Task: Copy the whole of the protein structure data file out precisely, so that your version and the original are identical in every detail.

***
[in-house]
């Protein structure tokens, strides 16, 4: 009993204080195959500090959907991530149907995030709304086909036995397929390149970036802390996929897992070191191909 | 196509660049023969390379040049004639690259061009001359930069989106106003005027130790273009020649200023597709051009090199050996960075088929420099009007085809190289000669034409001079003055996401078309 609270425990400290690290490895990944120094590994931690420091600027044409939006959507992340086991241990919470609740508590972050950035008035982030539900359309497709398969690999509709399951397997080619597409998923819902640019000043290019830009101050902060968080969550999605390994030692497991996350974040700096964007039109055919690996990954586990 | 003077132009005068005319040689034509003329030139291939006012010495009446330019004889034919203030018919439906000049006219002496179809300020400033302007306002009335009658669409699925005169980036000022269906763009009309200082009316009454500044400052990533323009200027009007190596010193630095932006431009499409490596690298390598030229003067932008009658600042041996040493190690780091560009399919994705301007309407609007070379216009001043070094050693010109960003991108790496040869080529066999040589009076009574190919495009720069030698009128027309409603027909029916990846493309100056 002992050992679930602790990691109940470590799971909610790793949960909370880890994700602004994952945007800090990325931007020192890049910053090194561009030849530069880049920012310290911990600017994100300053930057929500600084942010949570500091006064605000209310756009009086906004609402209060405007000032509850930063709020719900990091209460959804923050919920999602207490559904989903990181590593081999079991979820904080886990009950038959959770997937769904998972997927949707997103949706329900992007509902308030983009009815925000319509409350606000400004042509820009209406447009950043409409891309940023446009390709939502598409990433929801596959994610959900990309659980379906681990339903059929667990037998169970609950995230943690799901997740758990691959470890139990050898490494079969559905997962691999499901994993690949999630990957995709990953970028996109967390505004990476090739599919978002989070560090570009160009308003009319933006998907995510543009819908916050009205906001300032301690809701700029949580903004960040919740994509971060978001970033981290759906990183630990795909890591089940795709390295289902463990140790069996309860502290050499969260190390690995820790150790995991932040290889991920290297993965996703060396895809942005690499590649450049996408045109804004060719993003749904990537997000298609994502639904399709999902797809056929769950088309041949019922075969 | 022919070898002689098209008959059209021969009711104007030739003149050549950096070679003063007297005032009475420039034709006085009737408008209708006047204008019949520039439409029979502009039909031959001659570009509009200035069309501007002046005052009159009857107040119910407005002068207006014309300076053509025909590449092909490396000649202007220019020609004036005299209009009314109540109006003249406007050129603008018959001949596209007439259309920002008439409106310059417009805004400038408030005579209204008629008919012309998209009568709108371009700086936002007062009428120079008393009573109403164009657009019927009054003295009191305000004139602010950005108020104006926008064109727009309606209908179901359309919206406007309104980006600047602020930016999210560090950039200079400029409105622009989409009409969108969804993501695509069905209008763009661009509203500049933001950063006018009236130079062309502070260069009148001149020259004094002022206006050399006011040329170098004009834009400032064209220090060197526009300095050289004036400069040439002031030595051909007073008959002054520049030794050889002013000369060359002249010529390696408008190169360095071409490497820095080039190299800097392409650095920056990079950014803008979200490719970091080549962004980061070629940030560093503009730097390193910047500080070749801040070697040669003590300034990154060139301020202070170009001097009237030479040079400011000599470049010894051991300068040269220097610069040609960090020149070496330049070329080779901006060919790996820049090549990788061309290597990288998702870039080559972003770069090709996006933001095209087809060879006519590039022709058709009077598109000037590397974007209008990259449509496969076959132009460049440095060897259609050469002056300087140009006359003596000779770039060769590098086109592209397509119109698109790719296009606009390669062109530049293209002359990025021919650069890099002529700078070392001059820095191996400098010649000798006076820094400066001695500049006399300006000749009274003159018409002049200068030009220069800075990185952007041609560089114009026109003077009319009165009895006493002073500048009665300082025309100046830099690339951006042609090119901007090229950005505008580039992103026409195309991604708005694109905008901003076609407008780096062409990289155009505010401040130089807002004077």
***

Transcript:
[in-house]
């Protein structure tokens, strides 16, 4: 009993204080195959500090959907991530149907995030709304086909036995397929390149970036802390996929897992070191191909 | 196509660049023969390379040049004639690259061009001359930069989106106003005027130790273009020649200023597709051009090199050996960075088929420099009007085809190289000669034409001079003055996401078309 609270425990400290690290490895990944120094590994931690420091600027044409939006959507992340086991241990919470609740508590972050950035008035982030539900359309497709398969690999509709399951397997080619597409998923819902640019000043290019830009101050902060968080969550999605390994030692497991996350974040700096964007039109055919690996990954586990 | 003077132009005068005319040689034509003329030139291939006012010495009446330019004889034919203030018919439906000049006219002496179809300020400033302007306002009335009658669409699925005169980036000022269906763009009309200082009316009454500044400052990533323009200027009007190596010193630095932006431009499409490596690298390598030229003067932008009658600042041996040493190690780091560009399919994705301007309407609007070379216009001043070094050693010109960003991108790496040869080529066999040589009076009574190919495009720069030698009128027309409603027909029916990846493309100056 002992050992679930602790990691109940470590799971909610790793949960909370880890994700602004994952945007800090990325931007020192890049910053090194561009030849530069880049920012310290911990600017994100300053930057929500600084942010949570500091006064605000209310756009009086906004609402209060405007000032509850930063709020719900990091209460959804923050919920999602207490559904989903990181590593081999079991979820904080886990009950038959959770997937769904998972997927949707997103949706329900992007509902308030983009009815925000319509409350606000400004042509820009209406447009950043409409891309940023446009390709939502598409990433929801596959994610959900990309659980379906681990339903059929667990037998169970609950995230943690799901997740758990691959470890139990050898490494079969559905997962691999499901994993690949999630990957995709990953970028996109967390505004990476090739599919978002989070560090570009160009308003009319933006998907995510543009819908916050009205906001300032301690809701700029949580903004960040919740994509971060978001970033981290759906990183630990795909890591089940795709390295289902463990140790069996309860502290050499969260190390690995820790150790995991932040290889991920290297993965996703060396895809942005690499590649450049996408045109804004060719993003749904990537997000298609994502639904399709999902797809056929769950088309041949019922075969 | 022919070898002689098209008959059209021969009711104007030739003149050549950096070679003063007297005032009475420039034709006085009737408008209708006047204008019949520039439409029979502009039909031959001659570009509009200035069309501007002046005052009159009857107040119910407005002068207006014309300076053509025909590449092909490396000649202007220019020609004036005299209009009314109540109006003249406007050129603008018959001949596209007439259309920002008439409106310059417009805004400038408030005579209204008629008919012309998209009568709108371009700086936002007062009428120079008393009573109403164009657009019927009054003295009191305000004139602010950005108020104006926008064109727009309606209908179901359309919206406007309104980006600047602020930016999210560090950039200079400029409105622009989409009409969108969804993501695509069905209008763009661009509203500049933001950063006018009236130079062309502070260069009148001149020259004094002022206006050399006011040329170098004009834009400032064209220090060197526009300095050289004036400069040439002031030595051909007073008959002054520049030794050889002013000369060359002249010529390696408008190169360095071409490497820095080039190299800097392409650095920056990079950014803008979200490719970091080549962004980061070629940030560093503009730097390193910047500080070749801040070697040669003590300034990154060139301020202070170009001097009237030479040079400011000599470049010894051991300068040269220097610069040609960090020149070496330049070329080779901006060919790996820049090549990788061309290597990288998702870039080559972003770069090709996006933001095209087809060879006519590039022709058709009077598109000037590397974007209008990259449509496969076959132009460049440095060897259609050469002056300087140009006359003596000779770039060769590098086109592209397509119109698109790719296009606009390669062109530049293209002359990025021919650069890099002529700078070392001059820095191996400098010649000798006076820094400066001695500049006399300006000749009274003159018409002049200068030009220069800075990185952007041609560089114009026109003077009319009165009895006493002073500048009665300082025309100046830099690339951006042609090119901007090229950005505008580039992103026409195309991604708005694109905008901003076609407008780096062409990289155009505010401040130089807002004077």